Fifty seven people have been arrested as a result of 1,041 tips made to Crime Stoppers Barbados since its inception three years ago.
Chief Executive Director Devrol Dupigny made the revelation this morning during a news conference to launch its new website and announce details of the upcoming annual Crime Stoppers International Training Conference next year at Hilton Barbados Resort.
Dupigny said based on those arrests, police filed 113 charges and solved 118 cases.
While he said he could not give specifics on the amount of money paid out to date for tips given to Crime Stoppers, he recalled that the last figure was about $15,000.
“However, we as a board of Crime Stoppers, are civilians, it is the Royal Barbados Police Force who takes this action. So, they have to be complimented in the efforts that they do on a day-to-day basis, but also complimented by Crime Stoppers in terms of the support that they have given to our organisation,” asserted Dupigny.
Chairman Oral Reid explained that while there was no need right now to fundamentally change the structure of Crime Stoppers, he recognised the necessity for his body to respond to changes within the Barbadian society.
“As a board, we deliberate on matters of that nature,” he added.
He pointed to the Sandy Lane Charitable Trust, which had so far reached into about five secondary schools, as a means of seeking to nip in the bud, any possibility of children wanting to get involved in crime.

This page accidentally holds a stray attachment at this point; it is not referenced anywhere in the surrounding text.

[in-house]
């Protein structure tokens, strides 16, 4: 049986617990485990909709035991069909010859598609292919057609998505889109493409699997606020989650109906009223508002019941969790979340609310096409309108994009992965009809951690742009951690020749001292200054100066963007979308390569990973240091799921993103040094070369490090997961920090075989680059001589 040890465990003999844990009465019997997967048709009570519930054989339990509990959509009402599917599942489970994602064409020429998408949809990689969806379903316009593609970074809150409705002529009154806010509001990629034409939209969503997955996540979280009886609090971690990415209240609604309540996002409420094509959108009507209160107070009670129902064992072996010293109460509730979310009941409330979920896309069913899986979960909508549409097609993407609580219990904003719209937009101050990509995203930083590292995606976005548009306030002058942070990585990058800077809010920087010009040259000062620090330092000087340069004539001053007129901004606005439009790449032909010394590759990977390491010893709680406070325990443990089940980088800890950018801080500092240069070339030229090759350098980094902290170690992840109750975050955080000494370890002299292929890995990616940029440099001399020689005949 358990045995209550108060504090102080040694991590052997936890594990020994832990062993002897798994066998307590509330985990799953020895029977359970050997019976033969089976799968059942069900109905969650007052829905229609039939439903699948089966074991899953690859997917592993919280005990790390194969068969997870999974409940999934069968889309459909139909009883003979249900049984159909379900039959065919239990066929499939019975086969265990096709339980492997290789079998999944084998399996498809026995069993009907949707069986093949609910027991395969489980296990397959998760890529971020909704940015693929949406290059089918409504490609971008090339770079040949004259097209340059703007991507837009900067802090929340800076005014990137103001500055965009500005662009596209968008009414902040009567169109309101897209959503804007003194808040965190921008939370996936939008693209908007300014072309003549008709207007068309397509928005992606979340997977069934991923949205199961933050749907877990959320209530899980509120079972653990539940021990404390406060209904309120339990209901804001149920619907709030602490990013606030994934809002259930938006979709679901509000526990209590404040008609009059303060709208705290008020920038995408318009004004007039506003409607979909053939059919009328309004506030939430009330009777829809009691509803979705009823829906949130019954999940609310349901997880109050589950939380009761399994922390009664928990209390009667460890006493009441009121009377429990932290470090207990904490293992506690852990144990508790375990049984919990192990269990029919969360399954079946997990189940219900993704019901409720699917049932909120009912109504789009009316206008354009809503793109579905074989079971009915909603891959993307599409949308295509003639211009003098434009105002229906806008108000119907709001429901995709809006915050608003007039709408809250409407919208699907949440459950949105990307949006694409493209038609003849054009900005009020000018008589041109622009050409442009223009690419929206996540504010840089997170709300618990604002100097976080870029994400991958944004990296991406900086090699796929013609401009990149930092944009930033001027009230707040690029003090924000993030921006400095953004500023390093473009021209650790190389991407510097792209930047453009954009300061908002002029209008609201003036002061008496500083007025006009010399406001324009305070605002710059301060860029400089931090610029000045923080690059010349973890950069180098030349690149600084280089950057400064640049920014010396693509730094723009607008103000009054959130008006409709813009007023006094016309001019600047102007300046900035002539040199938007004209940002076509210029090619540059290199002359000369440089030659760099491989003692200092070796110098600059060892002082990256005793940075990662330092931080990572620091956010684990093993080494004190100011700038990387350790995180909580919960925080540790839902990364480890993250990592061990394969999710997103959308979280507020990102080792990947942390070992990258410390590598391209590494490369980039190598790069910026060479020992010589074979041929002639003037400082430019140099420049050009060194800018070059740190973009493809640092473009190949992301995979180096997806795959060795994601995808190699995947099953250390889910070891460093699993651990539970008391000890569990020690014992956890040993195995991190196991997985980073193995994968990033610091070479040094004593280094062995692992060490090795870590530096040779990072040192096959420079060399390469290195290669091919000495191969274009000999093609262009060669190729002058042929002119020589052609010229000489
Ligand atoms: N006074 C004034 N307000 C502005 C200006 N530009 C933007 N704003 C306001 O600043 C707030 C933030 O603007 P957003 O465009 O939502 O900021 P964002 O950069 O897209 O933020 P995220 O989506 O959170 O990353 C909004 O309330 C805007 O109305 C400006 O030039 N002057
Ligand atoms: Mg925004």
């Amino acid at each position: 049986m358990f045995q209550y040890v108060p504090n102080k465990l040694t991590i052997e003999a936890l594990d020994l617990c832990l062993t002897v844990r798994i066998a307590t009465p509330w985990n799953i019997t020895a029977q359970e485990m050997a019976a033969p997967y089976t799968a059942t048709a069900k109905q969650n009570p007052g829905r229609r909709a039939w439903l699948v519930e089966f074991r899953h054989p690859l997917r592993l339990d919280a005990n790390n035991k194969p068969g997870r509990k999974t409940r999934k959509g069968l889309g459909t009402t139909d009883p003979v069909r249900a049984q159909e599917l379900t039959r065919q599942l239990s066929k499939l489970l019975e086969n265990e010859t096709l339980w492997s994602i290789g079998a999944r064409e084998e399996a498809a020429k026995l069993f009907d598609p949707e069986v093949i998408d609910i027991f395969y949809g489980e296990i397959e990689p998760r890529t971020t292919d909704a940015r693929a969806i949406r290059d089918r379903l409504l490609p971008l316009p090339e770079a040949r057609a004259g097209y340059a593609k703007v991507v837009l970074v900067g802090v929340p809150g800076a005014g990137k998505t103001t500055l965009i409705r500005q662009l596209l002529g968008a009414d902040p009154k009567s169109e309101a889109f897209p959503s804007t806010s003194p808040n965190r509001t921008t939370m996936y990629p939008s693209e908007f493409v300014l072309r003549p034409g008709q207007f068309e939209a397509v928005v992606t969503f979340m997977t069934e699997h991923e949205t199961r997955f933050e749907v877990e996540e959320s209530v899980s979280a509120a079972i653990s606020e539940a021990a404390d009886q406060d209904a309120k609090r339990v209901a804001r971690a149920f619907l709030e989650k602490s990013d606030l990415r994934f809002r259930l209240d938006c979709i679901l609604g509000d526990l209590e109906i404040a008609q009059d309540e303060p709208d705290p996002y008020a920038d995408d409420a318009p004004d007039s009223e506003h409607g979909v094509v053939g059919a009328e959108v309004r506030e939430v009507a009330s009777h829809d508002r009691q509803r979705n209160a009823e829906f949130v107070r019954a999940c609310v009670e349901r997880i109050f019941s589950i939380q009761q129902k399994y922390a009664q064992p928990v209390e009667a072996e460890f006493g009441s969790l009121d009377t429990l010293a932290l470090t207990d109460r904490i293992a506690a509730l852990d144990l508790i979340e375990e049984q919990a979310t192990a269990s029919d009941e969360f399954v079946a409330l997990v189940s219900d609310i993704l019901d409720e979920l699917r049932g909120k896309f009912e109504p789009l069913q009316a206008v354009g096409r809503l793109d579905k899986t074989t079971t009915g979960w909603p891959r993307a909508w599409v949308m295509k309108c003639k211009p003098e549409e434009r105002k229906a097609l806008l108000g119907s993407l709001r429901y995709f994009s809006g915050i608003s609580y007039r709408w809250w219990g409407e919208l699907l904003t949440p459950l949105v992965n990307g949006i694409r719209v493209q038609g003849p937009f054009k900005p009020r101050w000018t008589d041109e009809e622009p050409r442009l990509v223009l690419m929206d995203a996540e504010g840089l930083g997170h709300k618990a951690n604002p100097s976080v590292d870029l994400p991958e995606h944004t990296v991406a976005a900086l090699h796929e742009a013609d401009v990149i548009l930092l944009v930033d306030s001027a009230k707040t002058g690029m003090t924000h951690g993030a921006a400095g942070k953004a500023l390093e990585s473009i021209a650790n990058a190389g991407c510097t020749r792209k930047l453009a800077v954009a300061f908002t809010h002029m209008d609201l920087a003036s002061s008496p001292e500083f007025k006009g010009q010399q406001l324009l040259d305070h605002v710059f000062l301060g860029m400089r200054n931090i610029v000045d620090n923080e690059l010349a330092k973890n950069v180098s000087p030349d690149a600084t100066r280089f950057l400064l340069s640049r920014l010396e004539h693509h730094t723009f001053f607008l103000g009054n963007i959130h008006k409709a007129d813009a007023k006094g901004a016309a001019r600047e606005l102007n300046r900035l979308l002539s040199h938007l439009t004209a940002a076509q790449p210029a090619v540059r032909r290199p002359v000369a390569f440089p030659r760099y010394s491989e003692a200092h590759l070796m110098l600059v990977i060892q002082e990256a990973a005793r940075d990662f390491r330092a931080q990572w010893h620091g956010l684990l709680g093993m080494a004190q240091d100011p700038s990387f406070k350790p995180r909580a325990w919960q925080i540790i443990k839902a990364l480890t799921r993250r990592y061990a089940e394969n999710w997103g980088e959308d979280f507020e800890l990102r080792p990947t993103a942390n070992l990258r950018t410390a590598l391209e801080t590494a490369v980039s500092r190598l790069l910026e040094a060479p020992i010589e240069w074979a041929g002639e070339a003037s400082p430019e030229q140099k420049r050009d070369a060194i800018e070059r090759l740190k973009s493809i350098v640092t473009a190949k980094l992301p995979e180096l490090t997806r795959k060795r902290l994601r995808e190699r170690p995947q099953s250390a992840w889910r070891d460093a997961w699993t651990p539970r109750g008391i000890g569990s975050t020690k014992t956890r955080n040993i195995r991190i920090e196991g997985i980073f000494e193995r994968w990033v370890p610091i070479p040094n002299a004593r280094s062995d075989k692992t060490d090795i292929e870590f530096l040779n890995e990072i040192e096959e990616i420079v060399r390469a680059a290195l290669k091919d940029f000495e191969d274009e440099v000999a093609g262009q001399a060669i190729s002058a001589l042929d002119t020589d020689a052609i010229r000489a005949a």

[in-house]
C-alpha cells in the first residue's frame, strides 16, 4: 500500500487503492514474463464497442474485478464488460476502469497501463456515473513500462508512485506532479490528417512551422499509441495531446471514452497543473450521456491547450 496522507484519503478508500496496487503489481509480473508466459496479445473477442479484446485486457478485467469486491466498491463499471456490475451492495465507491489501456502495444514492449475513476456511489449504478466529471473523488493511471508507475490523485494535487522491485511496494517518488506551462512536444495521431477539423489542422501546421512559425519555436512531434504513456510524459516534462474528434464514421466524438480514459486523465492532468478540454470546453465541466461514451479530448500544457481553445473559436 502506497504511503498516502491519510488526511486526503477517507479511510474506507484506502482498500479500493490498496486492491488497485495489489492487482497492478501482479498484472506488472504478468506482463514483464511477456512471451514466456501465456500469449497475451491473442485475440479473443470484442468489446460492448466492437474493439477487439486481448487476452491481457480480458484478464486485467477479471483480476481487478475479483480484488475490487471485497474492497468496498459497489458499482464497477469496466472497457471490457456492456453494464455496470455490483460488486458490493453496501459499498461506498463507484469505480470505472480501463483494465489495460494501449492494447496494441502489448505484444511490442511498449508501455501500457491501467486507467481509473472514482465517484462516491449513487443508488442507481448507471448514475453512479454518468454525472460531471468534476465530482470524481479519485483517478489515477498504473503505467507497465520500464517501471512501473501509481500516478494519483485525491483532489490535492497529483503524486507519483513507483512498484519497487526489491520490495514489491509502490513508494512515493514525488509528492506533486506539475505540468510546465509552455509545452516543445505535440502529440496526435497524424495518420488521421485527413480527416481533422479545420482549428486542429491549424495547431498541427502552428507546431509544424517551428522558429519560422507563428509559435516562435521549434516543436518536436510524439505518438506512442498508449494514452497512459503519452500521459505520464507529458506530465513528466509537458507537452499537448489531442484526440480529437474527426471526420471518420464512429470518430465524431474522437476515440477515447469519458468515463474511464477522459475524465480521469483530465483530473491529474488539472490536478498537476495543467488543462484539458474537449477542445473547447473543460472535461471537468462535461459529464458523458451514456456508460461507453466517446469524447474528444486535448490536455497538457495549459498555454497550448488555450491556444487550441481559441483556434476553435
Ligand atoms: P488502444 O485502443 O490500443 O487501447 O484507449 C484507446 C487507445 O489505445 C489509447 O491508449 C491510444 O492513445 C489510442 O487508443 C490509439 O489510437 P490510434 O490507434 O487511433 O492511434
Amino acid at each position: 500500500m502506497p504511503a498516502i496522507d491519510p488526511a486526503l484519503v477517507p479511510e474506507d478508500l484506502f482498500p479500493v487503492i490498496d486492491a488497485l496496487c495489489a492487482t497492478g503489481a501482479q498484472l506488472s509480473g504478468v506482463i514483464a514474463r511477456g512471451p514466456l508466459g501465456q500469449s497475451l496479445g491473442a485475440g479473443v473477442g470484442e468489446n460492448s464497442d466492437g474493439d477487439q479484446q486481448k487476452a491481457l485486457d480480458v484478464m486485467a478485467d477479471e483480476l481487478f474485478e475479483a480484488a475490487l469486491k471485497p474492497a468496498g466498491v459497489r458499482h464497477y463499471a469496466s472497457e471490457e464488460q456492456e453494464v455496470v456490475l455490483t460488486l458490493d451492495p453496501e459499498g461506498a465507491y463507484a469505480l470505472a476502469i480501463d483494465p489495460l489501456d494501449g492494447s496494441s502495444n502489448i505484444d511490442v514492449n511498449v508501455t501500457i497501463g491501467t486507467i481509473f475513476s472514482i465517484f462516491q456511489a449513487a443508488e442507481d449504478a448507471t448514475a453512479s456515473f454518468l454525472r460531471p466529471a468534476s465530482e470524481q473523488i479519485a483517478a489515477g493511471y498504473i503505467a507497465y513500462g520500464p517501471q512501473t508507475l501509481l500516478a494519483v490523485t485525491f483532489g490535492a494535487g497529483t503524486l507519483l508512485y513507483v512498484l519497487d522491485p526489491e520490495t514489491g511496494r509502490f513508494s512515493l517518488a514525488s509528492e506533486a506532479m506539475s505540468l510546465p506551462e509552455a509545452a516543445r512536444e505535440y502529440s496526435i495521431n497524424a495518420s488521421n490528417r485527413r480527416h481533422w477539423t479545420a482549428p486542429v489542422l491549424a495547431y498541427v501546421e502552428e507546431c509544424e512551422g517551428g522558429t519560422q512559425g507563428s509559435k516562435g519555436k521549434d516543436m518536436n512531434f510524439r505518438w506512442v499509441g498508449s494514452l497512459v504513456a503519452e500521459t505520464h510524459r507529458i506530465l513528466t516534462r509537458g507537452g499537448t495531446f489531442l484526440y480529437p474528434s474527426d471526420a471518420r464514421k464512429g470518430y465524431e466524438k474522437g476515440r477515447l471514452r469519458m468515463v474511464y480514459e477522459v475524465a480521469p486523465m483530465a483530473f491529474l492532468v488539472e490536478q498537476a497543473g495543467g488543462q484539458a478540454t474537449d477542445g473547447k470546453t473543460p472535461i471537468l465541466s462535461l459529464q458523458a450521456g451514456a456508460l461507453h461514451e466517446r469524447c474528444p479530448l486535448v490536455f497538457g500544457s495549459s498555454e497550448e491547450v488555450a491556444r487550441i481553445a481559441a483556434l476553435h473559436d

“We are now looking at programmes which would allow us to prevent the occurrence of crime and I think that in itself, renders Crime Stoppers as a viable programme going forward, particularly as we look to see what could be done to help those vulnerable members of our community,” Reid added.
He also told the news conference that not all of the people who qualified for the payments for tips had collected their money. The top official explained that people appeared to be content to just supply information about crimes in Barbados, rather than getting paid for it.
He dismissed any suggestion that the crime fighting efforts of the police and Crime Stoppers were competing. Reid insisted that instead, his organisation’s programmes supported those of the force. (EJ)
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